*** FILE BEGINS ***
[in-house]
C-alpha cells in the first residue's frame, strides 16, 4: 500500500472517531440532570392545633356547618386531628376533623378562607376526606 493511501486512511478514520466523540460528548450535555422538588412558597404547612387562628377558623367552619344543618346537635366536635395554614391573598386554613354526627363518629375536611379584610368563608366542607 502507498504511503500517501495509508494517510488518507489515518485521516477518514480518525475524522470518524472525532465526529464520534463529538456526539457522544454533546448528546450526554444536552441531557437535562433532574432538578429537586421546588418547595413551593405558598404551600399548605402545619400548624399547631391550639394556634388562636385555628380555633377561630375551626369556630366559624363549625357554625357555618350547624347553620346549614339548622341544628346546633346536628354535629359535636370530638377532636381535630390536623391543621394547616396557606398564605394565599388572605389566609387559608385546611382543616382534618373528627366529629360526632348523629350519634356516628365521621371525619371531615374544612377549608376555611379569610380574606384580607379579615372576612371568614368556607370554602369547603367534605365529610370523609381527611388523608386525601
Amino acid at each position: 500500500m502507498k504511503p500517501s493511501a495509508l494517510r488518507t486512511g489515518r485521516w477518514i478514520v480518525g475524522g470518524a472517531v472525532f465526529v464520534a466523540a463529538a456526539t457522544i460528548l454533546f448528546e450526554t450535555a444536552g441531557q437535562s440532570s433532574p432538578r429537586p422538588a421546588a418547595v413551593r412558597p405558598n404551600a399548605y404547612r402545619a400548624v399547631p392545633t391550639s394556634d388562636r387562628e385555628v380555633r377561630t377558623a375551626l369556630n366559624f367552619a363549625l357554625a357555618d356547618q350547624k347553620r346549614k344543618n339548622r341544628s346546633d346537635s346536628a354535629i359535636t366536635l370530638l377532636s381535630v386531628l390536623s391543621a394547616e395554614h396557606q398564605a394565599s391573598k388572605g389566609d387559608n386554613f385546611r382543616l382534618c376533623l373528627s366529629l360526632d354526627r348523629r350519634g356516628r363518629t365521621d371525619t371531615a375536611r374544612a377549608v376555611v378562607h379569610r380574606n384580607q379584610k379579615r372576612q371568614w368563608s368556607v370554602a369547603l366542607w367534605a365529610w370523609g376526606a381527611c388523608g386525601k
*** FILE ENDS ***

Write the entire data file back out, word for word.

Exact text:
[in-house]
C-alpha cells in the first residue's frame, strides 16, 4: 500500500472517531440532570392545633356547618386531628376533623378562607376526606 493511501486512511478514520466523540460528548450535555422538588412558597404547612387562628377558623367552619344543618346537635366536635395554614391573598386554613354526627363518629375536611379584610368563608366542607 502507498504511503500517501495509508494517510488518507489515518485521516477518514480518525475524522470518524472525532465526529464520534463529538456526539457522544454533546448528546450526554444536552441531557437535562433532574432538578429537586421546588418547595413551593405558598404551600399548605402545619400548624399547631391550639394556634388562636385555628380555633377561630375551626369556630366559624363549625357554625357555618350547624347553620346549614339548622341544628346546633346536628354535629359535636370530638377532636381535630390536623391543621394547616396557606398564605394565599388572605389566609387559608385546611382543616382534618373528627366529629360526632348523629350519634356516628365521621371525619371531615374544612377549608376555611379569610380574606384580607379579615372576612371568614368556607370554602369547603367534605365529610370523609381527611388523608386525601
Amino acid at each position: 500500500m502507498k504511503p500517501s493511501a495509508l494517510r488518507t486512511g489515518r485521516w477518514i478514520v480518525g475524522g470518524a472517531v472525532f465526529v464520534a466523540a463529538a456526539t457522544i460528548l454533546f448528546e450526554t450535555a444536552g441531557q437535562s440532570s433532574p432538578r429537586p422538588a421546588a418547595v413551593r412558597p405558598n404551600a399548605y404547612r402545619a400548624v399547631p392545633t391550639s394556634d388562636r387562628e385555628v380555633r377561630t377558623a375551626l369556630n366559624f367552619a363549625l357554625a357555618d356547618q350547624k347553620r346549614k344543618n339548622r341544628s346546633d346537635s346536628a354535629i359535636t366536635l370530638l377532636s381535630v386531628l390536623s391543621a394547616e395554614h396557606q398564605a394565599s391573598k388572605g389566609d387559608n386554613f385546611r382543616l382534618c376533623l373528627s366529629l360526632d354526627r348523629r350519634g356516628r363518629t365521621d371525619t371531615a375536611r374544612a377549608v376555611v378562607h379569610r380574606n384580607q379584610k379579615r372576612q371568614w368563608s368556607v370554602a369547603l366542607w367534605a365529610w370523609g376526606a381527611c388523608g386525601k